De Profundis

The Sacred and the Profane

centuriespast:

Saint Thomas of Villanueva Giving Alms to the Poor, c. 1678
Bartolomé-Esteban Murillo
Spanish, 1617-1682Oil on canvas52-1/8 x 30 in. (132.4 x 76.2 cm)The Norton Simon Foundation

centuriespast:

Saint Thomas of Villanueva Giving Alms to the Poor, c. 1678

Bartolomé-Esteban Murillo

Spanish, 1617-1682
Oil on canvas
52-1/8 x 30 in. (132.4 x 76.2 cm)
The Norton Simon Foundation

paysagemauvais:

Judith with the Head of Holofernes, detail - Peter Paul Rubens (1577–1640)circa 1616oil on canvas120 cm x 111 cmHerzog Anton Ulrich Museum, Braunschweig, Lower Saxony.

paysagemauvais:

Judith with the Head of Holofernes, detail - Peter Paul Rubens (1577–1640)
circa 1616
oil on canvas
120 cm x 111 cm
Herzog Anton Ulrich Museum, Braunschweig, Lower Saxony.

c0ssette:

The Suicide of Lucretia by Joos van Cleve Flemish,1520-25 (Detail)
The story of the rape of Lucretia was one of the best-known episodes in the early history of Rome. It told how Sextus Tarquinius, brutal son of the tyrannical king, forced the virtuous wife Lucretia to accede to his lust by threatening that he would kill both her and her servant-boy if she refused, and afterwards claim that he had discovered them together in the act of adultery. To prevent this dishonour to her husband and family, Lucretia permitted herself to be raped, and was thereby able to tell her story and demand vengeance before she committed suicide.
Lucretia is portrayed at three-quarter length with the upper body bared to reveal her breasts spilling from precious fabrics and with jewellery draped across her naked skin. The female figure convey an immediate impression of beauty and luxury.

c0ssette:

The Suicide of Lucretia by Joos van Cleve Flemish,1520-25 (Detail)

The story of the rape of Lucretia was one of the best-known episodes in the early history of Rome. It told how Sextus Tarquinius, brutal son of the tyrannical king, forced the virtuous wife Lucretia to accede to his lust by threatening that he would kill both her and her servant-boy if she refused, and afterwards claim that he had discovered them together in the act of adultery. To prevent this dishonour to her husband and family, Lucretia permitted herself to be raped, and was thereby able to tell her story and demand vengeance before she committed suicide.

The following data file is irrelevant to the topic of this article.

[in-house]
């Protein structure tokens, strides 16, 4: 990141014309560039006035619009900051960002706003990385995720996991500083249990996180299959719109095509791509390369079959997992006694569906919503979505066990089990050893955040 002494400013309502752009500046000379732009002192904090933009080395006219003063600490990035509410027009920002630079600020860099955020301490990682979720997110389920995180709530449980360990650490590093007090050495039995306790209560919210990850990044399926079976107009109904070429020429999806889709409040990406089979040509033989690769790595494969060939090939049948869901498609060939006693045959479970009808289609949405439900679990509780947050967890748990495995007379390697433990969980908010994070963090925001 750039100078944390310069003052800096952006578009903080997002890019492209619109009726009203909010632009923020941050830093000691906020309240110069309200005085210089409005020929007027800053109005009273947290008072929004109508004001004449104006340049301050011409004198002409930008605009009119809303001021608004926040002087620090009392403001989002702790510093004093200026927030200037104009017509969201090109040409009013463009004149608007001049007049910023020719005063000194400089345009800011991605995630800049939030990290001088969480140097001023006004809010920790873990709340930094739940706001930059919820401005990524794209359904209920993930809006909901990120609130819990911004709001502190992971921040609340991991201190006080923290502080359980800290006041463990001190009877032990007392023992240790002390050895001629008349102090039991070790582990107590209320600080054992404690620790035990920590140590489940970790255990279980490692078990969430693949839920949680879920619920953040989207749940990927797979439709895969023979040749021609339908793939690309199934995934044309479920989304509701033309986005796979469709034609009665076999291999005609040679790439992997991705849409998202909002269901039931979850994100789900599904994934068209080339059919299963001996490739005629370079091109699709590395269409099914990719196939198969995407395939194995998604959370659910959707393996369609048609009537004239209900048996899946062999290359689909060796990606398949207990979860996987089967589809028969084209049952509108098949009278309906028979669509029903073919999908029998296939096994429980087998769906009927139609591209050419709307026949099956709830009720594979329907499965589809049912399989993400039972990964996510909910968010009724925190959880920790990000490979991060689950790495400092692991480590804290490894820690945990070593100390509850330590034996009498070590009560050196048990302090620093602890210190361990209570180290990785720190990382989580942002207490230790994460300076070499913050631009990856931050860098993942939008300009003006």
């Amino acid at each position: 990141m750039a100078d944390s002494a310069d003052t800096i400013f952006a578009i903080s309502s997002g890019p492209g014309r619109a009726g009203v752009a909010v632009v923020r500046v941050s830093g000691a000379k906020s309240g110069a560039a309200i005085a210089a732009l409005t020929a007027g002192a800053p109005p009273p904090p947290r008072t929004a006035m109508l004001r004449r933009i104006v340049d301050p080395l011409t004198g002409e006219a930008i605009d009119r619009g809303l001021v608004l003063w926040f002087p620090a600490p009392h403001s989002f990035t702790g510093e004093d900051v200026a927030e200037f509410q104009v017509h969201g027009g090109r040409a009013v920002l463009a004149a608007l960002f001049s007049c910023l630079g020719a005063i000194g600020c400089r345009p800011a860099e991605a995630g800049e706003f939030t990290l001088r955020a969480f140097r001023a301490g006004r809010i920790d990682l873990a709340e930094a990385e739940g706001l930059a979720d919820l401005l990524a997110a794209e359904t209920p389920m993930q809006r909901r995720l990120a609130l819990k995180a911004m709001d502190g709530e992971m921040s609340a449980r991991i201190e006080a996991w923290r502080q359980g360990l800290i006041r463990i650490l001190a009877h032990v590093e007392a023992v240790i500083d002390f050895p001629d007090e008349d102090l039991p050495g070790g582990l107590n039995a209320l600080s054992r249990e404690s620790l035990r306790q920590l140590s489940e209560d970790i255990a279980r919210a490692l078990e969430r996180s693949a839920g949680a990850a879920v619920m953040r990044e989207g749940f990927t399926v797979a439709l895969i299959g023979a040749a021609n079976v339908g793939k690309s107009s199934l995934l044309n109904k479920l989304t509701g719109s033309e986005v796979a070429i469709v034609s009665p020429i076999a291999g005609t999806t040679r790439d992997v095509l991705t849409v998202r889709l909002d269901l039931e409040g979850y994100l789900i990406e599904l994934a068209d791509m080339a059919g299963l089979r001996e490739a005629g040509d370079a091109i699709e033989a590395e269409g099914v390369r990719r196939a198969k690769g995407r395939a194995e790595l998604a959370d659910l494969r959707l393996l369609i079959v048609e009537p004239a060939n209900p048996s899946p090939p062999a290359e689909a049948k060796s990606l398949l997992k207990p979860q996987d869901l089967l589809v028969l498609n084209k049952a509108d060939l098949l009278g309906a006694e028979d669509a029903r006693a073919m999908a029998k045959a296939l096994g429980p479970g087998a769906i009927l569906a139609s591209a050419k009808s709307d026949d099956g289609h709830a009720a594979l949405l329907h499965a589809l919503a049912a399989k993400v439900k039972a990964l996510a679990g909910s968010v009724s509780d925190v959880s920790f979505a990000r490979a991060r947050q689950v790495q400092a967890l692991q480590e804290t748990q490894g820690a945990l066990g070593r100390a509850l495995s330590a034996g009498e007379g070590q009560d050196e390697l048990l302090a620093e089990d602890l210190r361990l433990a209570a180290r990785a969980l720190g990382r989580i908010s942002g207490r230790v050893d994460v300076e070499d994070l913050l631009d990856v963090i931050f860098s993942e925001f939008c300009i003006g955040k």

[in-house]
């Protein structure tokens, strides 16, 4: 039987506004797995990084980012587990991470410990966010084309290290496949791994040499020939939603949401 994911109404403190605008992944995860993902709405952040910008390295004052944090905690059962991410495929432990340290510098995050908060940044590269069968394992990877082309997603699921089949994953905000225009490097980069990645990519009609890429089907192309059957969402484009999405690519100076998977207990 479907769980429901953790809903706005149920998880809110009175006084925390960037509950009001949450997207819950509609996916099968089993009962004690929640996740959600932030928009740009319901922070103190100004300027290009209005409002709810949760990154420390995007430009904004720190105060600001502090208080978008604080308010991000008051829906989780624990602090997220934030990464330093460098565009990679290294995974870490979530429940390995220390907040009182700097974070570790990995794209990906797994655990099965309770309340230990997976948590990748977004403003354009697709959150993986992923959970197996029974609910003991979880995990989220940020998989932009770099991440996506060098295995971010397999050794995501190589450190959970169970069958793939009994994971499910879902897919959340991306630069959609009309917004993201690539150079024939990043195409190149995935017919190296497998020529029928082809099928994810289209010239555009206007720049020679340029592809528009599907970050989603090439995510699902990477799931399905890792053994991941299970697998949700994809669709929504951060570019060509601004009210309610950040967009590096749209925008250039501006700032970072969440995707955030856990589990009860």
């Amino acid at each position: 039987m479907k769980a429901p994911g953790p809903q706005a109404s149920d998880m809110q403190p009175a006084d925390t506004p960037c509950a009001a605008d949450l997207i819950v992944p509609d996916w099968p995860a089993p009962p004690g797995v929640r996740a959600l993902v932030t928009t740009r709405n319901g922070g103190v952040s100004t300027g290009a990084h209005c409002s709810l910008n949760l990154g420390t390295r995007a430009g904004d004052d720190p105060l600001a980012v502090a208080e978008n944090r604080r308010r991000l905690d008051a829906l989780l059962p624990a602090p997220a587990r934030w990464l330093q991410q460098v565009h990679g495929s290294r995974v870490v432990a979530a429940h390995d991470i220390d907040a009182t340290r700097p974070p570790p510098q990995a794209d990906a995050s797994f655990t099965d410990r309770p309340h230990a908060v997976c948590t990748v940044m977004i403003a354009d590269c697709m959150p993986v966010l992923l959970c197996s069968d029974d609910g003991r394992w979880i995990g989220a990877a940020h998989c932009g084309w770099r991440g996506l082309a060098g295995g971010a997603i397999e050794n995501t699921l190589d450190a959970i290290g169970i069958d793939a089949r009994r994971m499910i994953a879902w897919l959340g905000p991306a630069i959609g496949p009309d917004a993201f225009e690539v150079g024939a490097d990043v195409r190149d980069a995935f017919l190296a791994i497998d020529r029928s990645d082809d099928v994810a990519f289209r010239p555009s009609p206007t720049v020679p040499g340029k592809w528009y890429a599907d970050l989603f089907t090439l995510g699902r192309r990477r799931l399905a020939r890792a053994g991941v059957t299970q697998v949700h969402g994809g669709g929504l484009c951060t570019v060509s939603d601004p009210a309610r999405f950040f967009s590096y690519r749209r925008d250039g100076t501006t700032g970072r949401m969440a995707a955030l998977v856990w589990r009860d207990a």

Lucretia is portrayed at three-quarter length with the upper body bared to reveal her breasts spilling from precious fabrics and with jewellery draped across her naked skin. The female figure convey an immediate impression of beauty and luxury.

afro-textured-art:

Gondar Homiliary

This Homiliary was created in Gondar, Ethiopia, during a period of artistic flowering in the late seventeenth century. The text, a Homiliary focused on the Miracles of the Archangel Michael, combines liturgical readings with forty-nine brightly colored renderings of God, St. Michael, and the miracles related in the text. The artists were likely trained as painters, rather than solely as manuscript illuminators, and their art can therefore be linked stylistically to contemporary mural painting.

Creator: Zämänfäs Qeddus (Scribe)

Late 17th century (early Gondarine)

(Each image have an individual caption, click on them to read. The images are not in any particular order)